From Casetext: Smarter Legal Research

People v. Rummel

Supreme Court of California
May 3, 1966
64 Cal.2d 515 (Cal. 1966)


Docket No. Crim. 9613.

May 3, 1966.

APPEAL from a judgment of the Superior Court of San Diego County (treated as a petition for a writ of habeas corpus). William P. Mahedy, Judge. Petition denied.

Molly H. Minudri for Defendant and Appellant.

Thomas C. Lynch, Attorney General, and William E. James, Assistant Attorney General, for Plaintiff and Respondent.

After the District Court of Appeal, Fourth Appellate District, denied defendant's motion to recall its remittitur and set aside the dismissal of his appeal from a judgment of guilty of the possession of marijuana, we granted a hearing. His appeal was dismissed by the District Court of Appeal for failure to file briefs. The dismissal of the appeal was entirely proper, and the matter will be treated as a petition for a writ of habeas corpus.

Facts: On February 21, 1964, defendant, while on parole, pleaded guilty in the Superior Court of San Diego County to possession of marijuana, admitting two prior convictions of the same offense.

On March 13, 1964, a hearing was held pursuant to the provisions of section 6451 of the Penal Code (now Welf. Inst. Code, § 3051) to determine whether defendant was a narcotic addict or in imminent danger of becoming addicted to narcotics.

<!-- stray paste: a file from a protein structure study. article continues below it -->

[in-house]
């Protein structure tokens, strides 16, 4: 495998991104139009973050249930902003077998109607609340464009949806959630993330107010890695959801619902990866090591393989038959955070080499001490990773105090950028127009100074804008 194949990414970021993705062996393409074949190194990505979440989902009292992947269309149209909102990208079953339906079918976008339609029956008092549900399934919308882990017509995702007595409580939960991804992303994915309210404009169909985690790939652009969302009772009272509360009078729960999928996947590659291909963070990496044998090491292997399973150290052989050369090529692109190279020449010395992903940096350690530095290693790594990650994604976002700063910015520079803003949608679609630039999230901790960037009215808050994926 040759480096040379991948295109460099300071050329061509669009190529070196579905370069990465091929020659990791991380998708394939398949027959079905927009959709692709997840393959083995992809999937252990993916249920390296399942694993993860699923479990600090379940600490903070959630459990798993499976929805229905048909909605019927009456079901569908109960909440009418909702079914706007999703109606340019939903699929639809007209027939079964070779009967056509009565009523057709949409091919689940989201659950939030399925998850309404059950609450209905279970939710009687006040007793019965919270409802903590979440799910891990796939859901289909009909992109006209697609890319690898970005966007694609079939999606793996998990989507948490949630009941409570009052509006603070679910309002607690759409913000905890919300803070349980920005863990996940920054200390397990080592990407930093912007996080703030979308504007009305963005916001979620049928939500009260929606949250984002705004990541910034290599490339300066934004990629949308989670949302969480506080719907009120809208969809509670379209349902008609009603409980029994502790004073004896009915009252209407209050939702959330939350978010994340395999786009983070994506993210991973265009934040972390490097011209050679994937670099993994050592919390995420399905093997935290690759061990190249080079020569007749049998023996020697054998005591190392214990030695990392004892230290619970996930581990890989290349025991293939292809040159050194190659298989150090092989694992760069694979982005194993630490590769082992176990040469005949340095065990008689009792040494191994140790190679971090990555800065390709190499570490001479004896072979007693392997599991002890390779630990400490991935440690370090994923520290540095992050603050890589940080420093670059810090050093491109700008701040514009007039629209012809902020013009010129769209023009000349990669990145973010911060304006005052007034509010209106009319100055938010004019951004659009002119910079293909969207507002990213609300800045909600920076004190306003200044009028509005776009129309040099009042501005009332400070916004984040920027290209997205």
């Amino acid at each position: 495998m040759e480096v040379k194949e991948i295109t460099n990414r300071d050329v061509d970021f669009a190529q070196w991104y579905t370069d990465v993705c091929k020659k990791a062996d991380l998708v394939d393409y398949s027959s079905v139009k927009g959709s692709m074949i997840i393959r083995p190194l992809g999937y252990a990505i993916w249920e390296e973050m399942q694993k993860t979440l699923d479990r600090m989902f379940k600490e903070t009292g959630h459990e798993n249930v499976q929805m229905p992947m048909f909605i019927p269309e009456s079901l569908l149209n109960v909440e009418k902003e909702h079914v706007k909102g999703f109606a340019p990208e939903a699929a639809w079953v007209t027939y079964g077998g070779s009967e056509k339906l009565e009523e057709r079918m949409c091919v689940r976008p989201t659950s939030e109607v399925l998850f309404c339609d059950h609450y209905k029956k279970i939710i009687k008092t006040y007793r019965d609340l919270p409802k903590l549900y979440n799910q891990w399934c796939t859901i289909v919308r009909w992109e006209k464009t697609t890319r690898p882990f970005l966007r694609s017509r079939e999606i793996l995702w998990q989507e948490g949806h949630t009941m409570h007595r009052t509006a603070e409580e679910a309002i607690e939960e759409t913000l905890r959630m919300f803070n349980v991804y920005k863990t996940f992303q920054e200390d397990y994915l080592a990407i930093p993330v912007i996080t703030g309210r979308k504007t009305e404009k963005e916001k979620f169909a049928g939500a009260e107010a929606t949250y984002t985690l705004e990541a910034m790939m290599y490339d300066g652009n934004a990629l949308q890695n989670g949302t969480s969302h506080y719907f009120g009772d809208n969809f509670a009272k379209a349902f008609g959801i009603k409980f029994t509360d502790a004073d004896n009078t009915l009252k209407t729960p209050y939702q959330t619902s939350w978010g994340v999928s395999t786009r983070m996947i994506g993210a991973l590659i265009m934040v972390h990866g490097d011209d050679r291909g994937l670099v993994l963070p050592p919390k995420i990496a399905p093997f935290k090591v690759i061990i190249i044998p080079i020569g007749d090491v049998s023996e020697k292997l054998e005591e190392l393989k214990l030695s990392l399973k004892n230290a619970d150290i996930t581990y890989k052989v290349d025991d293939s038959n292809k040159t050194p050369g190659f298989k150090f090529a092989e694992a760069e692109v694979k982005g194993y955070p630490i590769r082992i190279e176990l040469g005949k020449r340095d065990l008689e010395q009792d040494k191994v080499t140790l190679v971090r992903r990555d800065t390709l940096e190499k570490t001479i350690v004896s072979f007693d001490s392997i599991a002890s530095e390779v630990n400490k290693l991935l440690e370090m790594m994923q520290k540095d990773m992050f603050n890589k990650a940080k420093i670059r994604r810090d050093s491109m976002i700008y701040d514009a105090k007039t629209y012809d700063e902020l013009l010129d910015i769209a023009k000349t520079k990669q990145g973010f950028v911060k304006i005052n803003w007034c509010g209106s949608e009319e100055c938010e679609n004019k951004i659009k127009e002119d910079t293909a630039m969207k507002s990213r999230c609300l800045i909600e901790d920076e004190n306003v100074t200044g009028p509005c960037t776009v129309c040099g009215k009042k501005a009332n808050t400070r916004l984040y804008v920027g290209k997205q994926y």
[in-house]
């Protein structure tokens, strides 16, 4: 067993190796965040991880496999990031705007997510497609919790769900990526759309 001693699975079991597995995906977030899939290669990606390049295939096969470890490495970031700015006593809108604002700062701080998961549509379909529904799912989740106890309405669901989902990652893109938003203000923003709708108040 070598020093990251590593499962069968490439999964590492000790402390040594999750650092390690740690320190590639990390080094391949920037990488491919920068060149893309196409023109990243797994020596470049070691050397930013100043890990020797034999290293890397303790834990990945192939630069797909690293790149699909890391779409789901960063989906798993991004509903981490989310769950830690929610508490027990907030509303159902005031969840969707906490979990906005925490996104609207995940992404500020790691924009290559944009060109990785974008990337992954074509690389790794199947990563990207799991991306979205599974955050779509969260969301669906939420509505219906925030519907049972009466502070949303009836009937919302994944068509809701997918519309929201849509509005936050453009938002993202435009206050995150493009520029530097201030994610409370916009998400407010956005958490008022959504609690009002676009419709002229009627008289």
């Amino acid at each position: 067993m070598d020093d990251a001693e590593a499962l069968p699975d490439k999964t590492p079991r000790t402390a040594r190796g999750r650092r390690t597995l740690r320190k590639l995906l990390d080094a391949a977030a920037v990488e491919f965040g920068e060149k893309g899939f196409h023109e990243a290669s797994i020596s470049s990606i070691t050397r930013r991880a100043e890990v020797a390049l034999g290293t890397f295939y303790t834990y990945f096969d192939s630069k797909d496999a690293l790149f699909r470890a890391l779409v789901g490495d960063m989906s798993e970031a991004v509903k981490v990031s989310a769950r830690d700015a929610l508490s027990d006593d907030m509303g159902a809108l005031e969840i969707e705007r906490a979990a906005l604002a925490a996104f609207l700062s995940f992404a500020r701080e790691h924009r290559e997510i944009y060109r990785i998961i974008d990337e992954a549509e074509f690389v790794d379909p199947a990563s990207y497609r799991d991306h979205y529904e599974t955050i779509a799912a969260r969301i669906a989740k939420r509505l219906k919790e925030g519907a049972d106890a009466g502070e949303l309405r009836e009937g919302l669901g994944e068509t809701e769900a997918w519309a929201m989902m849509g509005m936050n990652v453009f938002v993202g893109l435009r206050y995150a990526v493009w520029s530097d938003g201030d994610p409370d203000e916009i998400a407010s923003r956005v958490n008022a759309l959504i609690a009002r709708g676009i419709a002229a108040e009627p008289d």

Section 6451 of the Penal Code provided, in part: "Upon conviction of a defendant for any crime in any superior court, if it appears to the judge that the defendant may be addicted or by reason of repeated use of narcotics may be in imminent danger of becoming addicted to narcotics he shall adjourn the proceedings or suspend the imposition of the sentence and conduct proceedings to ascertain if such person is addicted to narcotics or in imminent danger thereof unless in the opinion of the judge the defendant's record and probation report indicate such a pattern of criminality that he does not constitute a fit subject for commitment under this section." (Stats. 1963, ch. 1706, p. 3354.)

The court determined at said hearing that defendant was a narcotic addict within the meaning of section 6451, and on March 19, 1964, he was committed to the custody of the Director of Corrections for placement in the California Rehabilitation Center for treatment.

Upon defendant's arrival at the rehabilitation center's main facility at Corona, he was refused admission because of his being a parolee. He was transferred the same day to the California Institution for Men (Chino), which has been designated a branch of the rehabilitation center. (See In re Cruz, 62 Cal.2d 307, 319, fn. 10 [ 42 Cal.Rptr. 220, 398 P.2d 412].)